It is usually not necessary to compile your own kernel. Binaries are available and so far they have been regularly updated as the kernel development proceeds. Should you want to dabble in, e.g., kernel development, however, here is the basic information on how to compile a kernel.
There are four things you will need to gather together to compile a kernel for the 5MX:
the ARM cross compiler (x MB)
the kernel sources (about 30 MB)
Russel King's generic ARM kernel patch (a few hundred KB)
Tony L.'s Psion 5MX kernel patch (100 KB)
Your own custom kernel can be created using the cross compilation environment. "Cross compilation" means using an i386 desktop computer to compile code that will run on the ARM computer. The cross compiler will also allow you to compile your own applications for the ARM system. To set it up, go to http://www.aleph1.co.uk/armlinux/book/x1768.html for some (now slightly out of date but still functional) info on available toolchains. I like the emdebian one best as the install is painless and operation is seamless.
These days, however, the scratchbox environment is probably the best way to go.
You can also download an emulated Debian ARM system. This is a complete Debian Sarge system for ARM processors emulated using qemu. This is not technically a cross-compiler, but a native compiler. This system is easy to install and easy to use, but has the one downside that it runs a slower than, e.g., scratchbox. It has the advantage that since it really is Debian Sarge, compiled binaries can be tested, and are guaranteed to work, on a Debian Sarge system used on the Psion - there will be no library issues.
Using the cross compilation environment described above, you can create your own kernel. To compile a custom kernel, you will need to download a kernel tarball - see http://www.aleph1.co.uk/armlinux/book/kernelcompile.html for some generic info on kernel building. You will need the base source code for the kernel, the ARM patch (rmk's), e.g., patch-2.4.18-rmk6.gz, and a 5MX patch.
I believe that as of 5/06 OpenPsion has adapted kernel 2.4.27 as their standard kernel, with 2.4.32 being the development kernel. Kernel 2.4.19 works fairly well as well.
The 2.4.27 kernel, prepatched for the 5MX, can be downloaded from http://svn.exactcode.de/linux24-psionw/ using subversion.
svn co http://svn.exactcode.de/linux24-psionw/ linux24-psionwSubversion is a Debian package. I think this site tries to keep the 5MX kernel patchs uptodate. You can list the patches that have been applied by
svn log http://svn.exactcode.de/linux24-psionw/or you can see the changelog on line at http://svn.exactcode.de/ChangeLog-linux24-psionw.
The 2.4.32 development kernel can be downloaded from http://www.woodall.me.uk/psion/psion.html where you can also get kernel 2.4.19.
If you want to start from scratch and apply all the patches yourself, the kernel source code can be obtained HERE, and the ARM patch can be obtained HERE. Then, get the 5MX patch for the kernel from http://linux-7110.sourceforge.net/files/Kernels/5mx_and_Revo/ - look for a file like: "linux-2.4.18-rmk6-5mx4.patch.gz" (this one would be for the 2.4.18 kernel, of course). Be sure that the kernel source, the ARM patch, and the 5MX patch all have the same version number - version 2.4.18 is used as an example here.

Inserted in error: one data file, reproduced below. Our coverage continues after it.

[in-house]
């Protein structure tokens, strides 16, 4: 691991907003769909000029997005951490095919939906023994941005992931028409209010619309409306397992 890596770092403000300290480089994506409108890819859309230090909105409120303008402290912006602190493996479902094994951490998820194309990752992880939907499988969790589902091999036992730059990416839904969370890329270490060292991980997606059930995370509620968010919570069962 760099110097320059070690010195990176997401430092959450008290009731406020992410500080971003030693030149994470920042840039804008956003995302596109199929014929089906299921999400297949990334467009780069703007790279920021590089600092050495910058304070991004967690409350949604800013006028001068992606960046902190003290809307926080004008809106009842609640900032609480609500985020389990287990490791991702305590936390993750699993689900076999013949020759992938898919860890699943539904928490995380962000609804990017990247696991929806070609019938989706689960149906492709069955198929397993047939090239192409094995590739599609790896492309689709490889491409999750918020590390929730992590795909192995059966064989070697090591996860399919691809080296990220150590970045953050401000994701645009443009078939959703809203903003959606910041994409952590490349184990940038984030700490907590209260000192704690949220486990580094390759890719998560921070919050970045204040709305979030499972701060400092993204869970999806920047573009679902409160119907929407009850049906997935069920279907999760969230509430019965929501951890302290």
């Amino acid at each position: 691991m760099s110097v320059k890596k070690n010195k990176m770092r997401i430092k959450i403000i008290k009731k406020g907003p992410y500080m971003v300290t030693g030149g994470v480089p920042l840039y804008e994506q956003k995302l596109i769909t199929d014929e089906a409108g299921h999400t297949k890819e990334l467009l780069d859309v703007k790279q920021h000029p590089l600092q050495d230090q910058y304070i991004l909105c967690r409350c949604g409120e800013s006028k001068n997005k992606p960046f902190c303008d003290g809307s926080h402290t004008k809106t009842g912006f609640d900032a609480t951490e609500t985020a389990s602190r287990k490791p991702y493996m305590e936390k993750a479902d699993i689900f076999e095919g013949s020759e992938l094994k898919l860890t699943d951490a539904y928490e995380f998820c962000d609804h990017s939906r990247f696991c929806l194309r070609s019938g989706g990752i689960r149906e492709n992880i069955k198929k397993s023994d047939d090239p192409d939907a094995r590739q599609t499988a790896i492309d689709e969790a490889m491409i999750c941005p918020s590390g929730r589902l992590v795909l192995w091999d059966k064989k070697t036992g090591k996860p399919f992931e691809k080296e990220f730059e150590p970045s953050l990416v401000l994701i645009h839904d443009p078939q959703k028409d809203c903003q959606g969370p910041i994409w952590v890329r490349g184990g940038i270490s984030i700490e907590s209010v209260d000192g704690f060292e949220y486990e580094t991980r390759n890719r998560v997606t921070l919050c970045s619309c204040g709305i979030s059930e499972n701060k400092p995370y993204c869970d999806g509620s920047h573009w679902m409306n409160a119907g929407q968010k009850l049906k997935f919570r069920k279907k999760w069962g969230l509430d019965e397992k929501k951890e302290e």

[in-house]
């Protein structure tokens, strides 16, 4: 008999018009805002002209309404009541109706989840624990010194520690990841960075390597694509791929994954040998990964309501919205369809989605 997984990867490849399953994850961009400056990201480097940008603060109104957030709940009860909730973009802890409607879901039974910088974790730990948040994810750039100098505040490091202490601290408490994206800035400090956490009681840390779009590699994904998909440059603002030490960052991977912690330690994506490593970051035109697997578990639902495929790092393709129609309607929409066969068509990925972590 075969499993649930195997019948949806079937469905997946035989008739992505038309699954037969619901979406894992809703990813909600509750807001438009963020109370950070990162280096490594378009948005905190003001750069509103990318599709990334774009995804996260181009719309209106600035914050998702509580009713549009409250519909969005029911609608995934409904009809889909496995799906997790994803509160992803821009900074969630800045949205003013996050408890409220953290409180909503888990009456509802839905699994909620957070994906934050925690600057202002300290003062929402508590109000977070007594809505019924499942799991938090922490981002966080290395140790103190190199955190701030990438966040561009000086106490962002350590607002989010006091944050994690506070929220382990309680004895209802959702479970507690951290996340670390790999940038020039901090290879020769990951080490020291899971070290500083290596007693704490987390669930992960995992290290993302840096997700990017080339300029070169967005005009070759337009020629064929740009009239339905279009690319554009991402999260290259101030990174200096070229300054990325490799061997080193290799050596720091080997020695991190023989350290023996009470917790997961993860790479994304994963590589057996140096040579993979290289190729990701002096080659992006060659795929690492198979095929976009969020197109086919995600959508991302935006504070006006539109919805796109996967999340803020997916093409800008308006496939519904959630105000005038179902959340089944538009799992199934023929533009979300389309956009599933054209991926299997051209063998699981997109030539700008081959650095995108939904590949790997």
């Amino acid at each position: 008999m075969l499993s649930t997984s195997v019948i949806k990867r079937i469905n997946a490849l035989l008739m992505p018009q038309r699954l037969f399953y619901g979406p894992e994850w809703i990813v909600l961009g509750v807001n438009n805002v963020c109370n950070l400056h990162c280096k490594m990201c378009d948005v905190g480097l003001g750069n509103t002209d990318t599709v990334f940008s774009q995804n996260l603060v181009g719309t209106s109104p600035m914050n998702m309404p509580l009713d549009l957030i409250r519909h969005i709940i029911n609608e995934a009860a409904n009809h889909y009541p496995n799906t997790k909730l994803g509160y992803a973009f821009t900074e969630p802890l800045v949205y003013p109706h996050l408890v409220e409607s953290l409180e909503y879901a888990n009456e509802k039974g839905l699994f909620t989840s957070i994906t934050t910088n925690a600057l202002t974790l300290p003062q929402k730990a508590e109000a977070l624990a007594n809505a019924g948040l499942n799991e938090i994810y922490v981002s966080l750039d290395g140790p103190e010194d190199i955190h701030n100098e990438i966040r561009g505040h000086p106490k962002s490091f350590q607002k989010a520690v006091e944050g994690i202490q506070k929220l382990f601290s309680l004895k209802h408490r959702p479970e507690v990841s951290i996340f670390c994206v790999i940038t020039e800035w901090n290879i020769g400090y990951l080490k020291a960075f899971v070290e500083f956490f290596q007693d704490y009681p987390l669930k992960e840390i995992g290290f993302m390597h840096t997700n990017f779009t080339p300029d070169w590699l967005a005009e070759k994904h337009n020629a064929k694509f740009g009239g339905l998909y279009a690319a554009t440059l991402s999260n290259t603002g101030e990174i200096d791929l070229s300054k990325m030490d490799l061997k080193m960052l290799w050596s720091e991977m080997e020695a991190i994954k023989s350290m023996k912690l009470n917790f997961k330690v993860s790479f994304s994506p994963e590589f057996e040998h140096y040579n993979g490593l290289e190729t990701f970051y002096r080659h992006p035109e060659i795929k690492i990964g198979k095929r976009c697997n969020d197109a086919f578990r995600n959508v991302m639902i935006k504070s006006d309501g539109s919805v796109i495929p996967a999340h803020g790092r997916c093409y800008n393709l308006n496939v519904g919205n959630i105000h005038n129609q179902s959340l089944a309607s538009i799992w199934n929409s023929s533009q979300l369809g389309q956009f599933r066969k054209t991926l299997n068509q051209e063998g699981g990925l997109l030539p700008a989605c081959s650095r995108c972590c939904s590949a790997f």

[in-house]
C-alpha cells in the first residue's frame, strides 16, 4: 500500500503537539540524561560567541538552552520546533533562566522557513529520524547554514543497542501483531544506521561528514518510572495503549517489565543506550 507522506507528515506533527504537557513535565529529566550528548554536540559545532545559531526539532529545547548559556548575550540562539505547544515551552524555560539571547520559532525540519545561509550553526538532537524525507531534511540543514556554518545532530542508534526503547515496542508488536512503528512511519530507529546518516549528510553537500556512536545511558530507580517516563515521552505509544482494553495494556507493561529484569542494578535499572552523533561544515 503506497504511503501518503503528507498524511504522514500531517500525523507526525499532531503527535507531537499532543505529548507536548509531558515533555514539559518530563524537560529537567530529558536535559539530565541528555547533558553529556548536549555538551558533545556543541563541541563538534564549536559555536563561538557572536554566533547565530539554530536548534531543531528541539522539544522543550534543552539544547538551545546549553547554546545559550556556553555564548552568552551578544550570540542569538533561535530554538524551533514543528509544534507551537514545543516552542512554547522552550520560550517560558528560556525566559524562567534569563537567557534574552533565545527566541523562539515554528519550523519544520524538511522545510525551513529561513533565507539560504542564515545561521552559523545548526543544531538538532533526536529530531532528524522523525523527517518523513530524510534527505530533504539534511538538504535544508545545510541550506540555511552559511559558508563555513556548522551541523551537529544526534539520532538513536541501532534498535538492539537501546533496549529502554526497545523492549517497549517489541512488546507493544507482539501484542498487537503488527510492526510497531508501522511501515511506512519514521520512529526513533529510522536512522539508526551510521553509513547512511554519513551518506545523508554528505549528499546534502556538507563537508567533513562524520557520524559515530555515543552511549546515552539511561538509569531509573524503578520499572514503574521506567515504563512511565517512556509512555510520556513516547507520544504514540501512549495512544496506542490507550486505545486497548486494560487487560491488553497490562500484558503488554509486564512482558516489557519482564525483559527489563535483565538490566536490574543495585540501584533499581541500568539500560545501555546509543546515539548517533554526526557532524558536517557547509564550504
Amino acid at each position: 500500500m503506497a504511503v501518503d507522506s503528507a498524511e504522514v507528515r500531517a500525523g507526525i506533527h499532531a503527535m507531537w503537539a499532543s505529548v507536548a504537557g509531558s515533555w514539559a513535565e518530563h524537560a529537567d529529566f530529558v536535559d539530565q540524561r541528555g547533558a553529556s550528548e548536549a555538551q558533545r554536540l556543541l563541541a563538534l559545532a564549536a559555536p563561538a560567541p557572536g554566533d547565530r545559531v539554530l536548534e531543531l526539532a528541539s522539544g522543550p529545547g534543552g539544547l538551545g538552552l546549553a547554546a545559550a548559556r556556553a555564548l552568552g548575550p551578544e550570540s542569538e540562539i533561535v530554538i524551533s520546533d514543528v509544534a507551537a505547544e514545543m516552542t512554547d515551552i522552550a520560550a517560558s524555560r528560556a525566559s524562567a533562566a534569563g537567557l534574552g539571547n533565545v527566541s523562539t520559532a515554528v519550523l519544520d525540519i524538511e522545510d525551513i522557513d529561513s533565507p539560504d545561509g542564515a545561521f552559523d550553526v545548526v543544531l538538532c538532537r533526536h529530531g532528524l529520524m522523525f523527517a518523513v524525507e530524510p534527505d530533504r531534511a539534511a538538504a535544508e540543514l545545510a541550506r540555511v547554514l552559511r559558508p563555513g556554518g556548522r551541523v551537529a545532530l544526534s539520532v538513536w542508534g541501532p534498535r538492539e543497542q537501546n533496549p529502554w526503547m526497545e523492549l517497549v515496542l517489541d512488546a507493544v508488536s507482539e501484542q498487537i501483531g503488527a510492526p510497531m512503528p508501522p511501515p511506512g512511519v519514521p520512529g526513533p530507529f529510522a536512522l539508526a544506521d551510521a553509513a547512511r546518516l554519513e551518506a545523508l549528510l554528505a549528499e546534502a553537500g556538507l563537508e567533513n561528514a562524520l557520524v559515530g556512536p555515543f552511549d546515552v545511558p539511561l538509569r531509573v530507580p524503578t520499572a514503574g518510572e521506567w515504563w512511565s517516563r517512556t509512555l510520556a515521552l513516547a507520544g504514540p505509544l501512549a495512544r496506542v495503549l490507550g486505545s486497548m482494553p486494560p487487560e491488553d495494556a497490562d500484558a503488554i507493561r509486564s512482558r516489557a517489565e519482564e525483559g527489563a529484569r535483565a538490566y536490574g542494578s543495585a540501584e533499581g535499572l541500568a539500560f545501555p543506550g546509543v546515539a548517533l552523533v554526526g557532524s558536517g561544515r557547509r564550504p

Assuming that you have downloaded these and copied them to a directory like $HOME/armkernel, execute the following commands:
cd $HOME/armkernel gunzip linux-2.4.18.tar.gz tar xvf linux-2.4.18.tar cd linux patch -p1 < patch-2.4.18-rmk6 patch -p1 < linux-2.4.18-rmk6-5mx4.patchThese commands will patch the Linux kernel for use with the Psion Series 5MX.
You must now configure and compile the kernel. To configure it, execute:
[uk, us, or de keyboard types are now set by kernel configuration]
make oldconfigthen one of:
make config(in this context the latter is preferred as it only asks you about the new options and you just take the defaults for them all - the menu stuff just makes it more conplicated). You'll need to set your keyboard type - uk, us, or de (and a patch exists for the nordic keyboard).
Once you've prepared your source, make sure your linux/Makefile has
CROSS_COMPILE = arm-linux-at about line 24; this should occur by default.
When you have done this, execute these commands to make the kernel:
make dep make Image[NOT bzImage or zImage - kernels must be uncompressed!] This command will create a kernel image named "Image" in arch/arm/boot/ . This kernel image should then work as the kernel image to be loaded by ARLO.
The 5MX also supports modules, and the Sarge system includes all the utilities to handle modules. It may be that some of the more specific 5MX drivers are not supported as modules, however. But if you want to try modules, you can have a smaller kernel size and save a bit of memory.
After make modules, install the modules into /usr/src/arm/ [or some other directory] as follows:
bash$ make modules_install INSTALL_MOD_PATH=/usr/src/arm/
If your kernel version is x.y.z, this command will place the modules into the /usr/src/arm/lib/modules/x.y.z directory on the host, which can then be placed into an suitable filesystem, or transferred to the target machine. (note that /usr/src/arm/lib/modules/x.y.z should become /lib/modules/x.y.z on the target machine). Please also note that you should not install these kernel modules into the hosts root filesystem, since they are incompatible with your host kernel.
However, within the scratchbox virtual environment, a "make modules_install" will just safely put the modules in the virtual /lib/modules directory of the virtual environment.
You will also need the module utilities programs (modutils) in your filesystem to manage the modules. Initially, you may have to execute "depmod -a" on your new system to get modules to work properly, and be sure the modules files are owned by user root, group root ("chown -R root.root /lib/modules/*" will fix that, if not).